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The 9 B2B Website ‘Must Haves’ For Driving Traffic & Leads

You know having a great-looking website is important, but what’s the point of the site if it doesn’t help you win more business? Yep– your website needs to sell. A sharp B2B website not only looks great, but also drives traffic and leads.

Whether you’re building a new site or want to optimize an existing one, there’s much you can do to create a winning site. You need inbound links, on-page SEO, and an emphasis on design that converts.

It isn’t always straightforward. That’s why we’ve put together 9 B2B website ‘must haves’ for driving traffic and leads. When you’re done with this guide, you’ll…

  • Understand the 9 ‘must haves’ for driving traffic & leads
  • Have a sense of what needs to be done to improve your site
  • Know how CTAs impact conversions
  • See how SEO impacts a B2B website
  • And more!

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5 B2B Content Marketing Trends That Will Take Over 2017

At the start of the new year, you’re probably considering what you can do in the coming months to drive traffic, revenue, and more sales. But marketing is an ever-changing landscape. Will the tactics that worked last year continue to work in 2017? Are people still downloading eBooks? Has the social media sphere changed? Enter content marketing. 

You need to be on top of the latest trends if you want to propel business forward. One thing is for sure– B2B businesses continue to see content marketing as an integral part of their customer acquisition and retention strategies.

Content marketing is here to stay, and B2B companies that want to generate more business need to pay attention. That’s why we’re sharing 5 B2B content marketing trends that you should focus on in 2017.

1. Email takes a front seat over social

In the past few years, the social media landscape has changed. It used to be that B2B companies could gain substantial organic traffic from sites like Facebook and Twitter by promoting their content. Today, it’s become much more pay-to-play, and many companies feel jerked around by ever-changing algorithms and ad prices.

Because of this, many companies are focusing their efforts on email marketing. Although email marketing is a more traditional tactic, B2B businesses are finding clever ways to use email to nurture leads and convert them to prospects. Enhanced features such as personalization, segmentation, and automation have made email one of the best channels for ROI.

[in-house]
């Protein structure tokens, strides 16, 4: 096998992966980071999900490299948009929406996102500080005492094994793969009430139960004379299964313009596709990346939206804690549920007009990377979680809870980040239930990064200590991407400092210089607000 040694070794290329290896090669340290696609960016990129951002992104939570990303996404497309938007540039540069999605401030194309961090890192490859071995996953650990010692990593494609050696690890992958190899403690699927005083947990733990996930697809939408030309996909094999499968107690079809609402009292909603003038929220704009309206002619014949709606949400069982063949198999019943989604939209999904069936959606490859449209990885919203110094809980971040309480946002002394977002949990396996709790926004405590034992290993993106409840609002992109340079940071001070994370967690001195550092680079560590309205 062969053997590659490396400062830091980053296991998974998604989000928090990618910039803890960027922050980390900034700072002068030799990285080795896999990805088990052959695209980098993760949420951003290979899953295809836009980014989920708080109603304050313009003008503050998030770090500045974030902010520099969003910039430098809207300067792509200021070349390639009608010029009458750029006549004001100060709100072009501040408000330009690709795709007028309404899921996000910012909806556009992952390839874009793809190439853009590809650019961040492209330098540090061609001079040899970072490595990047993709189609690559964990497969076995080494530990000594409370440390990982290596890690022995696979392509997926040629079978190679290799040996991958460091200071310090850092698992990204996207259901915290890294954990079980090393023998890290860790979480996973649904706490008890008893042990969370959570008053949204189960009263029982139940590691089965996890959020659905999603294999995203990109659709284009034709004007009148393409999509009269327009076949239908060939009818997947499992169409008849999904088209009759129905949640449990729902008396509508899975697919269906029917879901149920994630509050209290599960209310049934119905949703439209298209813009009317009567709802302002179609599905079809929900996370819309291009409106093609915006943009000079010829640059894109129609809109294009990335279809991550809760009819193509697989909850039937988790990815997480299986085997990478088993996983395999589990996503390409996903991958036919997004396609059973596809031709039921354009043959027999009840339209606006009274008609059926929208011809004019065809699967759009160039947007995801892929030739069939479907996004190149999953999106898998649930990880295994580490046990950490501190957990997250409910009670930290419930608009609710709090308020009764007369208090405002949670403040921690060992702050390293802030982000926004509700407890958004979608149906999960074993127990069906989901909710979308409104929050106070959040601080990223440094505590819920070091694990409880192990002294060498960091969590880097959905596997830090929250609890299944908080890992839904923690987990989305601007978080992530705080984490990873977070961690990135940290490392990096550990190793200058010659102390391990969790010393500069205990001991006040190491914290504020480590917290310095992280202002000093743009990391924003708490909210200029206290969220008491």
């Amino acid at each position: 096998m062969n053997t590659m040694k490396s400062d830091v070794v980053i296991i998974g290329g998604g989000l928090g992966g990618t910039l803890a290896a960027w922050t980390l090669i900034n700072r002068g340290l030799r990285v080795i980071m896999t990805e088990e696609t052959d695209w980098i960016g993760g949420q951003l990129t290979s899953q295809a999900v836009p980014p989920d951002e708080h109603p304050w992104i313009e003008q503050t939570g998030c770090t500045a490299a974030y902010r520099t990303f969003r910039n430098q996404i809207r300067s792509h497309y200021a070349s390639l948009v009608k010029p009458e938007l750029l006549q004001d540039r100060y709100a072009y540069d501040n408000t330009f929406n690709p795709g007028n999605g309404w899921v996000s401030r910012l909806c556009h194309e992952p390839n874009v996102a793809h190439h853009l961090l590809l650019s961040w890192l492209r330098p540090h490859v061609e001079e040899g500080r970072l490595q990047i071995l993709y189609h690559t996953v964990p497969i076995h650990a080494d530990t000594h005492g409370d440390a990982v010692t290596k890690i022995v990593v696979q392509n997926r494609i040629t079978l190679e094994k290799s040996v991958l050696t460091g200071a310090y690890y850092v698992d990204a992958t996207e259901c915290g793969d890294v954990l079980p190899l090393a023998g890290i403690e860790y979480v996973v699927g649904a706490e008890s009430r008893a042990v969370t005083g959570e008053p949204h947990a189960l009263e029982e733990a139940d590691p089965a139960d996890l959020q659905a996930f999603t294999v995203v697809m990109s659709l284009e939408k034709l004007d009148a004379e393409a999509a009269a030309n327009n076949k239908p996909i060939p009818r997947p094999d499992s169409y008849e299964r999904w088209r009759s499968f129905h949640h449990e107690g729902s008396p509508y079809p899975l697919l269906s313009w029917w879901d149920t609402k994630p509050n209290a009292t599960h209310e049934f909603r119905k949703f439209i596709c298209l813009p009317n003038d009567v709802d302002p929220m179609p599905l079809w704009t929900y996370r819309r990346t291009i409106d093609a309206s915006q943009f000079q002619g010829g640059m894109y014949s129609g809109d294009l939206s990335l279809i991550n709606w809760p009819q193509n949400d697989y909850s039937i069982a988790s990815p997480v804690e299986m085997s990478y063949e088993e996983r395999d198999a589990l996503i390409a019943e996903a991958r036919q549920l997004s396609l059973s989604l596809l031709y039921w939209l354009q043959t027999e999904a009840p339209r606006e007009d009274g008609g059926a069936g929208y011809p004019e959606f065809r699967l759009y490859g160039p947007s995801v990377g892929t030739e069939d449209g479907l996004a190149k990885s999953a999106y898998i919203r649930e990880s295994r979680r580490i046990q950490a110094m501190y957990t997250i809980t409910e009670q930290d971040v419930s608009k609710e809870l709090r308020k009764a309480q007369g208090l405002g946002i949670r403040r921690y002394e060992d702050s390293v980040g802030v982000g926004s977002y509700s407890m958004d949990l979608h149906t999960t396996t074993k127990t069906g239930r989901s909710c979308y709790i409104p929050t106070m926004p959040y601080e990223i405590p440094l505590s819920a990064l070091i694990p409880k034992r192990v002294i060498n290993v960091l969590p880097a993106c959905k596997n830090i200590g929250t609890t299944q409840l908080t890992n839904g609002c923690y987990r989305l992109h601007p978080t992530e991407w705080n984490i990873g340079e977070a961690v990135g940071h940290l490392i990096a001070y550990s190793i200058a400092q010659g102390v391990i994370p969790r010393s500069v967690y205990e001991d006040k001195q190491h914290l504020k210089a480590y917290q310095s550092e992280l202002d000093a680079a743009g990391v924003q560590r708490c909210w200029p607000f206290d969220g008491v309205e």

Content marketing provides the fuel for every successful email marketing program. When you email your base, you need great content that inspires them to engage with your brand. According to a study by CMI and MarketingProfs, email was rated as as the top success metric for measuring content marketing.

HubSpot b2b email marketing
HubSpot targets business professionals with this email campaign promoting their webinar.

2. Shifted focus on influencers

In 2016, we saw many B2B brands going after influencers for content marketing assets, with a flurry of blog posts with insights from the experts. Many brands created round-up posts featuring industry experts from around the web, in turn finding ways to get links and mentions.

This tactic proved successful, but it has become overplayed. Influencers are more careful about what the say, where they get quoted, and how they share the content. Influencer content was a hot trend of 2016, but we expect the focus on it to shift in 2017 as B2B brands get savvier about how to use influencers.

A McKinsey study found that influencer marketing earned, on average, $9.60 for every $1 spent in 2015, compared to 2014 where $6.85 was generated per $1 spent. If you want to see substantial ROI from influencer marketing in 2017, you need to be deliberate in your strategy and approach.

Joanna Gaines of HGTV's Fixer Upper promotes Darling Magazine.
Joanna Gaines of HGTV’s Fixer Upper promotes Darling Magazine.

3. Higher quality content for niche audiences

As the content marketing space gets more competitive, it won’t be enough to just have content. In fact, B2B businesses are not only going all in with content marketing, but they’re getting much better at producing better content.

According to Content Marketing Institute, 72% of B2B marketers cited creating engaging content as a top priority in 2016. This coming year, we expect that companies will create even better content at a more efficient rate.

Additionally, brands will get better at narrowing their focus and speaking directly to their audiences. Rand Fishkin, Founder of Moz, tweeted that marketers should “get more niche—serve smaller and smaller interest groups.”

4. Organizations get real about what it takes to do content